Jason Ferguson, the man accused of hacking and stealing information from 649,055 Paddy Power customers, says he bought the data through an online message board last December and denies accountability.
He told Bloomberg News that he was also offered a new dataset for €7600 (£6030). “I bought lots of data for marketing but I did not hack anything.”
“Is it ethical? To my knowledge, there’s no precedent. I thought I was acting within the realm of legality,” he added.
The full extent of the 2010 hacking episode became known to Paddy Power in recent months when it took legal action with the assistance of the Ontario Provincial Police to retrieve the compromised dataset.
Following a verification process on a sample of data, they sought and received two court orders to seize Ferguson’s IT assets, recover and delete records, examine his bank accounts, other financial transactions, and question him. The court orders were secured and executed in Canada during the second week of July.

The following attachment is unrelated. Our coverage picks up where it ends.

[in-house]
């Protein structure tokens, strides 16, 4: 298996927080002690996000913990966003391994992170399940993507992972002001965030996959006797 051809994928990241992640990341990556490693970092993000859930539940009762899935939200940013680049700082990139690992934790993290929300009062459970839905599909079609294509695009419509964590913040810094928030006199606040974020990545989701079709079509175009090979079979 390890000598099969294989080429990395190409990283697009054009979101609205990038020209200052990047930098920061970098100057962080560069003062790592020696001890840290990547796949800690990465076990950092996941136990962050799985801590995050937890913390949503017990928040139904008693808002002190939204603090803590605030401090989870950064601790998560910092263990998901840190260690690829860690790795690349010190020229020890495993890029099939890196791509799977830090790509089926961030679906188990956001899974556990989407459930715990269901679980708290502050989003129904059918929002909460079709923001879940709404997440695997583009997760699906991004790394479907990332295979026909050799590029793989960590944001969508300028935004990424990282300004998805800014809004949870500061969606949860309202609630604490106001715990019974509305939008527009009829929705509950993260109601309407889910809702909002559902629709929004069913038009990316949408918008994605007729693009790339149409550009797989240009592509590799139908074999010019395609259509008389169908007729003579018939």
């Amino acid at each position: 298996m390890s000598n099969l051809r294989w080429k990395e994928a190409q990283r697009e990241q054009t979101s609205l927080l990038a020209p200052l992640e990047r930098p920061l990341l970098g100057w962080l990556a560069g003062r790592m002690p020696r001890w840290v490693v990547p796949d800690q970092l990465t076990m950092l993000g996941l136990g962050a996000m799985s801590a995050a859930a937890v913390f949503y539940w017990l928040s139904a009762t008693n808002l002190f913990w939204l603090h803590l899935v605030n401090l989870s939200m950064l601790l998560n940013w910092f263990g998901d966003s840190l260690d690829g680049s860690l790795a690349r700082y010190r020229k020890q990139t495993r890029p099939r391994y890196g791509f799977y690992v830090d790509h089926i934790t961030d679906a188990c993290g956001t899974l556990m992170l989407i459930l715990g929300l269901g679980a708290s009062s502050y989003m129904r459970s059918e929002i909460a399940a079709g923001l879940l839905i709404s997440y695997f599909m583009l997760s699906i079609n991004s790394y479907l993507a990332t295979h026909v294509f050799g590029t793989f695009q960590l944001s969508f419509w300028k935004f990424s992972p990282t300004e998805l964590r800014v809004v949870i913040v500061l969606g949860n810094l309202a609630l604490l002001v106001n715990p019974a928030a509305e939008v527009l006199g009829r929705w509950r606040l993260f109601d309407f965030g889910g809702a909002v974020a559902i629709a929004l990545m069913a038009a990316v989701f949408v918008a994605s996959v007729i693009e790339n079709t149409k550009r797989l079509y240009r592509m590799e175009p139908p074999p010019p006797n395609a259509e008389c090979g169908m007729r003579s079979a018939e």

While the historical dataset did not contain customers’ financial information such as credit or debit card details, individual customer’s names, usernames, addresses, email addresses, phone contact numbers, dates of birth and prompted questions and answers were recorded, something Ferguson believes rival firms could have used to win new players and affiliates.
“This data is very very good and a unique marketing opportunity as you can get immediately a ton of players and affiliates,” he told Saumarez Smith, manager of a consultant group that probes suspected hacks, who was acting as a potential buyer and interested party.
“You get exclusive rights as he wants to foster repeat business and long-term relations with people.”
“Once I pay him the cash, he delivers all links,” he later wrote, referring to his contact based in Malta. Paddy Power has yet to comment on whether they will pursue the alleged trader.